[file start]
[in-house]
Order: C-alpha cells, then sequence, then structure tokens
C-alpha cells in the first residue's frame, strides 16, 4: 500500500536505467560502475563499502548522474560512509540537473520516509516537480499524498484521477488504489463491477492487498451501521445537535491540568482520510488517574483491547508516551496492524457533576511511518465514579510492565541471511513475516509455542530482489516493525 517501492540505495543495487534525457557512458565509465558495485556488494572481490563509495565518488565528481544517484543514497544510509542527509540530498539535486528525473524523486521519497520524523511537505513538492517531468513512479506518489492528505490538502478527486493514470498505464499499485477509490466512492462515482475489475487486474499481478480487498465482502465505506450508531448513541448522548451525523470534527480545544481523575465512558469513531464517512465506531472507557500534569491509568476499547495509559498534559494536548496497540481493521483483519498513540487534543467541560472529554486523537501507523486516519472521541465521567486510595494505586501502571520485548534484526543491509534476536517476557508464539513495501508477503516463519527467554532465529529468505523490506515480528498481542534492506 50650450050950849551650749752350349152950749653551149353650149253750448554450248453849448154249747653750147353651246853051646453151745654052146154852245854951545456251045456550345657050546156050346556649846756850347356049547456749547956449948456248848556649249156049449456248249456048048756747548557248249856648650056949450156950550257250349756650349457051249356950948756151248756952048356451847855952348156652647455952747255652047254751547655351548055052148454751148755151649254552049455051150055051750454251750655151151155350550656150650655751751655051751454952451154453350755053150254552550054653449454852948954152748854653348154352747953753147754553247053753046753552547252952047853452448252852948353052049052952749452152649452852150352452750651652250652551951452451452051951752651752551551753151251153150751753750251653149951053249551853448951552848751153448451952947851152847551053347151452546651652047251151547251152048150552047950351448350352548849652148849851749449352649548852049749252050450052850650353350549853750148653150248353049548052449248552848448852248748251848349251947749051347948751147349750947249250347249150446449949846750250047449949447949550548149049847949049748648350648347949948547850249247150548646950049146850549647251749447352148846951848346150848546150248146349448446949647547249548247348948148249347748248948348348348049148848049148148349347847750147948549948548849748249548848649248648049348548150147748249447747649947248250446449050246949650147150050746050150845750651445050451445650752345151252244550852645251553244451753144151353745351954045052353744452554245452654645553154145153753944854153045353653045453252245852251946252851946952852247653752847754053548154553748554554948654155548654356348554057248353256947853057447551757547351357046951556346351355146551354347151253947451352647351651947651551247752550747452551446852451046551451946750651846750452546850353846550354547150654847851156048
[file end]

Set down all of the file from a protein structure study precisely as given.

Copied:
[in-house]
Order: C-alpha cells, then sequence, then structure tokens
C-alpha cells in the first residue's frame, strides 16, 4: 500500500536505467560502475563499502548522474560512509540537473520516509516537480499524498484521477488504489463491477492487498451501521445537535491540568482520510488517574483491547508516551496492524457533576511511518465514579510492565541471511513475516509455542530482489516493525 517501492540505495543495487534525457557512458565509465558495485556488494572481490563509495565518488565528481544517484543514497544510509542527509540530498539535486528525473524523486521519497520524523511537505513538492517531468513512479506518489492528505490538502478527486493514470498505464499499485477509490466512492462515482475489475487486474499481478480487498465482502465505506450508531448513541448522548451525523470534527480545544481523575465512558469513531464517512465506531472507557500534569491509568476499547495509559498534559494536548496497540481493521483483519498513540487534543467541560472529554486523537501507523486516519472521541465521567486510595494505586501502571520485548534484526543491509534476536517476557508464539513495501508477503516463519527467554532465529529468505523490506515480528498481542534492506 50650450050950849551650749752350349152950749653551149353650149253750448554450248453849448154249747653750147353651246853051646453151745654052146154852245854951545456251045456550345657050546156050346556649846756850347356049547456749547956449948456248848556649249156049449456248249456048048756747548557248249856648650056949450156950550257250349756650349457051249356950948756151248756952048356451847855952348156652647455952747255652047254751547655351548055052148454751148755151649254552049455051150055051750454251750655151151155350550656150650655751751655051751454952451154453350755053150254552550054653449454852948954152748854653348154352747953753147754553247053753046753552547252952047853452448252852948353052049052952749452152649452852150352452750651652250652551951452451452051951752651752551551753151251153150751753750251653149951053249551853448951552848751153448451952947851152847551053347151452546651652047251151547251152048150552047950351448350352548849652148849851749449352649548852049749252050450052850650353350549853750148653150248353049548052449248552848448852248748251848349251947749051347948751147349750947249250347249150446449949846750250047449949447949550548149049847949049748648350648347949948547850249247150548646950049146850549647251749447352148846951848346150848546150248146349448446949647547249548247348948148249347748248948348348348049148848049148148349347847750147948549948548849748249548848649248648049348548150147748249447747649947248250446449050246949650147150050746050150845750651445050451445650752345151252244550852645251553244451753144151353745351954045052353744452554245452654645553154145153753944854153045353653045453252245852251946252851946952852247653752847754053548154553748554554948654155548654356348554057248353256947853057447551757547351357046951556346351355146551354347151253947451352647351651947651551247752550747452551446852451046551451946750651846750452546850353846550354547150654847851156048